- Employee policies. This section should include all employee-related policies for the loss prevention department, such as new hiring procedures and expectations for behavior.
- LP duties and responsibilities. It’s commonplace for a general understanding to exist regarding what different LP workers are responsible for, but these should be written down and described in detail.
- Procedures for systems and programs. The manual should be identify each component, such as “Lost and Found” or “CCTV System,” identify its function, and how staff should interact with it or manage it.
- Legal section. Some executives suggest describing the laws and codes that govern the work of loss prevention staff and how they apply to your retail organization’s policies. These may include areas such as the use of force, searches, and trespassing. A similar section on other laws your department may need to deal with, such as accessibility issues for individuals with disabilities, may also be useful.
- Emergency procedures. The company emergency management plan will cover everyone’s role in responding to an emergency, but it may be helpful to have the loss prevention manual cover exactly what the LP department will do in specific emergency events, from an active shooter incident to a shopper who falls ill.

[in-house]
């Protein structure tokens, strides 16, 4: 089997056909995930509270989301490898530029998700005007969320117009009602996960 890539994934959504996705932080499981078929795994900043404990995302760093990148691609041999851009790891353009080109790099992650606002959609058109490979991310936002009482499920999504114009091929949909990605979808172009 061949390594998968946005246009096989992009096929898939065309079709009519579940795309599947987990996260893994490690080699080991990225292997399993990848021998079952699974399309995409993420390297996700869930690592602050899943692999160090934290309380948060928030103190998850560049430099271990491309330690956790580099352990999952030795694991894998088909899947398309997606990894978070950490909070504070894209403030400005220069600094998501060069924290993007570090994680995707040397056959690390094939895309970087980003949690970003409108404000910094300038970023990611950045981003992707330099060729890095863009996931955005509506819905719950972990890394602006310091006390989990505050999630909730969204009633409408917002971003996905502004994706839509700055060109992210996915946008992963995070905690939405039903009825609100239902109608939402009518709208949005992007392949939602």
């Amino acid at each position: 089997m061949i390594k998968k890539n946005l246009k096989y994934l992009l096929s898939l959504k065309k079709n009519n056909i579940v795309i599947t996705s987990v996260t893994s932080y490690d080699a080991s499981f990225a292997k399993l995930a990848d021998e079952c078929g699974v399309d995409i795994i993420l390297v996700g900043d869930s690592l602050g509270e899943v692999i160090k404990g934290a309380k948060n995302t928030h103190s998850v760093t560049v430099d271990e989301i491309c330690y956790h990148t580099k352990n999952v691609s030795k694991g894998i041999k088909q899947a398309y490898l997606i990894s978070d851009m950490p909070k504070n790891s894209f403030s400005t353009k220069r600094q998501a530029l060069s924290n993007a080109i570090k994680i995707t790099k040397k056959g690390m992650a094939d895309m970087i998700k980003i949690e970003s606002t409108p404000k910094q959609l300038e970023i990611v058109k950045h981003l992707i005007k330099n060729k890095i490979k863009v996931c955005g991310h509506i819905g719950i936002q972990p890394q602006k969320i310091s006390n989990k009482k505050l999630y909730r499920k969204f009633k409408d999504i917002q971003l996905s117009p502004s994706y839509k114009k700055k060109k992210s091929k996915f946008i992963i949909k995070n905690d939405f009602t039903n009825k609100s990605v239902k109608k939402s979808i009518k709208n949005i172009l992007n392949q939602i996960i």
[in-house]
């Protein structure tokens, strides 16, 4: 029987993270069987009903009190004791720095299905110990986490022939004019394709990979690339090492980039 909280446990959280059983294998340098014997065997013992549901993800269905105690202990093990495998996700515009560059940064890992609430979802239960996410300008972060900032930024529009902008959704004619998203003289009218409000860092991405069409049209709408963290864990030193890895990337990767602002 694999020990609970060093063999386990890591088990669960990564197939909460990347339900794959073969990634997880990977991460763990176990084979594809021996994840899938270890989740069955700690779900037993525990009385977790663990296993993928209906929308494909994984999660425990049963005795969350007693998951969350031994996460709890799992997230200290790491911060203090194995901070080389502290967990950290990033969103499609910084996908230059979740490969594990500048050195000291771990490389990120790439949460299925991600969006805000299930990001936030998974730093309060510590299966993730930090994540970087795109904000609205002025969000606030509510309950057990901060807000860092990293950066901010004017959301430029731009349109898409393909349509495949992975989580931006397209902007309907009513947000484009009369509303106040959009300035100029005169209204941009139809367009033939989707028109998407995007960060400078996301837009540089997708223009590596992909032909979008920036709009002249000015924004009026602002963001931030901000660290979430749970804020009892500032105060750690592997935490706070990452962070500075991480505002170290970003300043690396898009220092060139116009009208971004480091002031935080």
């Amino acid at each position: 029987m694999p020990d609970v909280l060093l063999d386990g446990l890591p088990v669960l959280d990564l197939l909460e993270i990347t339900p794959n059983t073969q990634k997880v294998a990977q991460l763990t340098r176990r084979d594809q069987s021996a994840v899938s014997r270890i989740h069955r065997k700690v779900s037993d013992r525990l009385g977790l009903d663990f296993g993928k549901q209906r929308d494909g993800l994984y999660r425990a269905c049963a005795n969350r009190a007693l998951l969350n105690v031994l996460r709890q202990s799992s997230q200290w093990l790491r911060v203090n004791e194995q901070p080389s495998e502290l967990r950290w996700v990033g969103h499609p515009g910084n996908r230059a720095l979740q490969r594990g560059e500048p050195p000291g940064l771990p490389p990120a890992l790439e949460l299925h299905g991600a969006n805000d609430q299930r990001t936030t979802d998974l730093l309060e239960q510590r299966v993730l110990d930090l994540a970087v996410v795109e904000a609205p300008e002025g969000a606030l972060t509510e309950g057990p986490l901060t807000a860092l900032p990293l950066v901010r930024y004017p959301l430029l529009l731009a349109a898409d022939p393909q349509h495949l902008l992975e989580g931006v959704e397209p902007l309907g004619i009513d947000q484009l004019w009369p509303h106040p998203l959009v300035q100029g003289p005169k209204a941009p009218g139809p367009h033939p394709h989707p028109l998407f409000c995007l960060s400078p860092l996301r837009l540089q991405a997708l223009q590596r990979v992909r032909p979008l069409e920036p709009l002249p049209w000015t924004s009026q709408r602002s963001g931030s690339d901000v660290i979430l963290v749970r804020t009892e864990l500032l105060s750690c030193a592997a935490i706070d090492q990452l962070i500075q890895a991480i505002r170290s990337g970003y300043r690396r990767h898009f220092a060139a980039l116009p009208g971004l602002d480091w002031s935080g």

- Incident response. Identify department procedures for dealing with all different types of incidents, such as the discovery of property damage or an intoxicated shopper. If not covered in the section related to security laws, this section may also want to identify the department’s process for investigating crime and incidents.
- Documentation. Detail the specific manner in which reports should be written, filed, and retained.
Tips for success. One executive recommended—for both clarity and to make updates and additions easier—to make each subhead section a separate page of the document. For example, “Section 3.3.5. Court Demeanor” would start on a new page and open with a summary paragraph, such as: “Loss prevention officers will occasionally be called upon to testify…” After the introduction, the section should spell out specific expectations and procedures in bullet points, such as: “Answer all questions truthfully…” and so on.
Some other tips for success and timesaving:
- Issue new policies separately to loss prevention staff while also alerting them that it can be found in the loss prevention manual in Section XYZ.
- Delegate the writing of LP procedures that will be included in the manual to the supervisors, managers, trainers, administrators, and others who perform the duties. For many others, LP leaders will be able to get the material from relevant departments, such as getting LP standards for staff grooming from the human resources department.
- Involve human resources and the legal department early in the process of developing the LP manual. Both groups should also approve it.
- Create a plan for distributing and creating awareness of the LP manual, including how you will make staff aware of parts of the manual for which they have responsibilities.
- Involve other departments in the manual writing process if their interaction with the LP department or their staff is going to be addressed.